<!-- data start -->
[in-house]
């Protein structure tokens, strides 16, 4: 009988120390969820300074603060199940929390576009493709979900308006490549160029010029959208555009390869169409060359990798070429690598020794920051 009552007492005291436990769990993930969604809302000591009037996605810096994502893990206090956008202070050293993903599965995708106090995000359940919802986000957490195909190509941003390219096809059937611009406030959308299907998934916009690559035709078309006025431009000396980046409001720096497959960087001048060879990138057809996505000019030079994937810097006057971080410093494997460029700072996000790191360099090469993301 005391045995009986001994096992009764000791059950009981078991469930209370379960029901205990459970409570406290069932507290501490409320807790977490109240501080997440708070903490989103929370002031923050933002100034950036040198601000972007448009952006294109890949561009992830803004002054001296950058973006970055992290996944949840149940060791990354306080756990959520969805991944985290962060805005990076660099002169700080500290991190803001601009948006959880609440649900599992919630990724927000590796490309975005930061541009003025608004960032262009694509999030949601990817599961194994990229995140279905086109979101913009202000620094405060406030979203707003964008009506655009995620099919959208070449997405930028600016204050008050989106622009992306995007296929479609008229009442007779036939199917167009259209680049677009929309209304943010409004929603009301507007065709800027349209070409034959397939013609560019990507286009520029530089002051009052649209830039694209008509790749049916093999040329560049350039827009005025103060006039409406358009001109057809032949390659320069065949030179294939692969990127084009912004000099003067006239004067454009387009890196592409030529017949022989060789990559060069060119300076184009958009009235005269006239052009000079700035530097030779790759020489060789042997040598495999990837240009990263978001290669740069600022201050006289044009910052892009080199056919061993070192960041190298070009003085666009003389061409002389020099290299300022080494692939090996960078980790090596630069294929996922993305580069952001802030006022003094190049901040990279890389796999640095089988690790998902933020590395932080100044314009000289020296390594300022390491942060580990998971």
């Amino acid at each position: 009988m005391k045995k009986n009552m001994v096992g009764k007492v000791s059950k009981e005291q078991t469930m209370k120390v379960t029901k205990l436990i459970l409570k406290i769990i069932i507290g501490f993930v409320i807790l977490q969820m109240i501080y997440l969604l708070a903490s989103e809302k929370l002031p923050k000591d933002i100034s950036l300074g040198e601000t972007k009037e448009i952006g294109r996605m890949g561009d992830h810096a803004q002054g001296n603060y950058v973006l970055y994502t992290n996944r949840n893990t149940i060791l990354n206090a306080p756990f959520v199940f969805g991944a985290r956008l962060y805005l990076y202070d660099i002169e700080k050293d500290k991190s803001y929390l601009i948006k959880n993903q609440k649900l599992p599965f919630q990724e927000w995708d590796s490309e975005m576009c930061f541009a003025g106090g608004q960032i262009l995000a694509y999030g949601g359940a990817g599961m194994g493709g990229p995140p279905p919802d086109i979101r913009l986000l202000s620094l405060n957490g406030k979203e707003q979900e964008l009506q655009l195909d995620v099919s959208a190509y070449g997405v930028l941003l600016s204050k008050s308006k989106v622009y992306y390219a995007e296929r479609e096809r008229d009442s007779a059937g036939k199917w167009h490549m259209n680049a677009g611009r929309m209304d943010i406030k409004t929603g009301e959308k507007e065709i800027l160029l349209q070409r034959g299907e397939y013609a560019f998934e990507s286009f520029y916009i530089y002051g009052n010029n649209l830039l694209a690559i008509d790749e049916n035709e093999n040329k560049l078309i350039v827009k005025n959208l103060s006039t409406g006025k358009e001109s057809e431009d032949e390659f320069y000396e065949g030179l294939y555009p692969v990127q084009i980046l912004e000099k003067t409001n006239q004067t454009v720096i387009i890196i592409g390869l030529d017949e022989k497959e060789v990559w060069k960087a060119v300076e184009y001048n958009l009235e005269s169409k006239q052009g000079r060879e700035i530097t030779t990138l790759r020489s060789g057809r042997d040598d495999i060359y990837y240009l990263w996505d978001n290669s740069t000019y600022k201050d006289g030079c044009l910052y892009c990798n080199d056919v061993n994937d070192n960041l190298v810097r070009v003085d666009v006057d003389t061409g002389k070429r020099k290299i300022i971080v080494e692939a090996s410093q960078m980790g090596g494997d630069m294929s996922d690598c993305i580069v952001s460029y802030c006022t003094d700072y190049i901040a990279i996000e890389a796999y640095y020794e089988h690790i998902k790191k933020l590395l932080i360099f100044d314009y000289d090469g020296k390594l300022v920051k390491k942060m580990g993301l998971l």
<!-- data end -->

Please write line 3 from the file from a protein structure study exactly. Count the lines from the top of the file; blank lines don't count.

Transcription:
């Amino acid at each position: 009988m005391k045995k009986n009552m001994v096992g009764k007492v000791s059950k009981e005291q078991t469930m209370k120390v379960t029901k205990l436990i459970l409570k406290i769990i069932i507290g501490f993930v409320i807790l977490q969820m109240i501080y997440l969604l708070a903490s989103e809302k929370l002031p923050k000591d933002i100034s950036l300074g040198e601000t972007k009037e448009i952006g294109r996605m890949g561009d992830h810096a803004q002054g001296n603060y950058v973006l970055y994502t992290n996944r949840n893990t149940i060791l990354n206090a306080p756990f959520v199940f969805g991944a985290r956008l962060y805005l990076y202070d660099i002169e700080k050293d500290k991190s803001y929390l601009i948006k959880n993903q609440k649900l599992p599965f919630q990724e927000w995708d590796s490309e975005m576009c930061f541009a003025g106090g608004q960032i262009l995000a694509y999030g949601g359940a990817g599961m194994g493709g990229p995140p279905p919802d086109i979101r913009l986000l202000s620094l405060n957490g406030k979203e707003q979900e964008l009506q655009l195909d995620v099919s959208a190509y070449g997405v930028l941003l600016s204050k008050s308006k989106v622009y992306y390219a995007e296929r479609e096809r008229d009442s007779a059937g036939k199917w167009h490549m259209n680049a677009g611009r929309m209304d943010i406030k409004t929603g009301e959308k507007e065709i800027l160029l349209q070409r034959g299907e397939y013609a560019f998934e990507s286009f520029y916009i530089y002051g009052n010029n649209l830039l694209a690559i008509d790749e049916n035709e093999n040329k560049l078309i350039v827009k005025n959208l103060s006039t409406g006025k358009e001109s057809e431009d032949e390659f320069y000396e065949g030179l294939y555009p692969v990127q084009i980046l912004e000099k003067t409001n006239q004067t454009v720096i387009i890196i592409g390869l030529d017949e022989k497959e060789v990559w060069k960087a060119v300076e184009y001048n958009l009235e005269s169409k006239q052009g000079r060879e700035i530097t030779t990138l790759r020489s060789g057809r042997d040598d495999i060359y990837y240009l990263w996505d978001n290669s740069t000019y600022k201050d006289g030079c044009l910052y892009c990798n080199d056919v061993n994937d070192n960041l190298v810097r070009v003085d666009v006057d003389t061409g002389k070429r020099k290299i300022i971080v080494e692939a090996s410093q960078m980790g090596g494997d630069m294929s996922d690598c993305i580069v952001s460029y802030c006022t003094d700072y190049i901040a990279i996000e890389a796999y640095y020794e089988h690790i998902k790191k933020l590395l932080i360099f100044d314009y000289d090469g020296k390594l300022v920051k390491k942060m580990g993301l998971l």